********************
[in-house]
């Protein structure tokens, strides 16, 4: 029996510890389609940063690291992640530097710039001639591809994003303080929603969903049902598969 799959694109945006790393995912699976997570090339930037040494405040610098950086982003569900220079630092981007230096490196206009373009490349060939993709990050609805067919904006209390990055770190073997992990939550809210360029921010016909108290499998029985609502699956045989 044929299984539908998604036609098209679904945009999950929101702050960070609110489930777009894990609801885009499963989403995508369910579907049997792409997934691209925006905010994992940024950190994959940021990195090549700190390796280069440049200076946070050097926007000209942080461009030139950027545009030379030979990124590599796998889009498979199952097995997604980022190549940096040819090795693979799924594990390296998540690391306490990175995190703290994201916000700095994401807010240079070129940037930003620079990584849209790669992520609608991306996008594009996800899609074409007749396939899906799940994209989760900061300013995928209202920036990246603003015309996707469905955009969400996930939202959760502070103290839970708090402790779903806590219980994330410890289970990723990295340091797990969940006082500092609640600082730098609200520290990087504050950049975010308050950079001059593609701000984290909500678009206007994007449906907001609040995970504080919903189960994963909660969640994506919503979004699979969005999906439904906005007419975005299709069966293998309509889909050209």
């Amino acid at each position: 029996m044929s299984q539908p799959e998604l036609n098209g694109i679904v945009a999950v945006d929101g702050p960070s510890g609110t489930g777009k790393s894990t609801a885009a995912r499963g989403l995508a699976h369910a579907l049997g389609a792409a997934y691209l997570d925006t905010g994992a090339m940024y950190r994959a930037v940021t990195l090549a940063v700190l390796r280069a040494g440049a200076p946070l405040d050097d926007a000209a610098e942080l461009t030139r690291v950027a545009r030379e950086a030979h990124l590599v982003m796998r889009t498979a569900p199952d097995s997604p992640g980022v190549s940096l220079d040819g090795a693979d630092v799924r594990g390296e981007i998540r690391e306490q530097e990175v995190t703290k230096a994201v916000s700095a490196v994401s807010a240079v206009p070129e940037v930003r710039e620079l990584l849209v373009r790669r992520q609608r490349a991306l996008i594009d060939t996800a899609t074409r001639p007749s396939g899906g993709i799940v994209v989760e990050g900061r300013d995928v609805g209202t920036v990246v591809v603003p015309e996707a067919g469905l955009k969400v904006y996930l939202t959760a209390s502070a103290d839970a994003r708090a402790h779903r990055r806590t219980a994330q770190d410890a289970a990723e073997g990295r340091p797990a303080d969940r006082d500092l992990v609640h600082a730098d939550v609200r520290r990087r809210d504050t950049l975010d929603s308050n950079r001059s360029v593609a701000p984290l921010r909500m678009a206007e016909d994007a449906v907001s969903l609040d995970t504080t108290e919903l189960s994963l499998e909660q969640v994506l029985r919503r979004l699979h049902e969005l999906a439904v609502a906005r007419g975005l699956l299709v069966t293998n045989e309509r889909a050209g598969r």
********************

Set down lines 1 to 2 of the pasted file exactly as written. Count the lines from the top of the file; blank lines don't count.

[in-house]
């Protein structure tokens, strides 16, 4: 029996510890389609940063690291992640530097710039001639591809994003303080929603969903049902598969 799959694109945006790393995912699976997570090339930037040494405040610098950086982003569900220079630092981007230096490196206009373009490349060939993709990050609805067919904006209390990055770190073997992990939550809210360029921010016909108290499998029985609502699956045989 044929299984539908998604036609098209679904945009999950929101702050960070609110489930777009894990609801885009499963989403995508369910579907049997792409997934691209925006905010994992940024950190994959940021990195090549700190390796280069440049200076946070050097926007000209942080461009030139950027545009030379030979990124590599796998889009498979199952097995997604980022190549940096040819090795693979799924594990390296998540690391306490990175995190703290994201916000700095994401807010240079070129940037930003620079990584849209790669992520609608991306996008594009996800899609074409007749396939899906799940994209989760900061300013995928209202920036990246603003015309996707469905955009969400996930939202959760502070103290839970708090402790779903806590219980994330410890289970990723990295340091797990969940006082500092609640600082730098609200520290990087504050950049975010308050950079001059593609701000984290909500678009206007994007449906907001609040995970504080919903189960994963909660969640994506919503979004699979969005999906439904906005007419975005299709069966293998309509889909050209």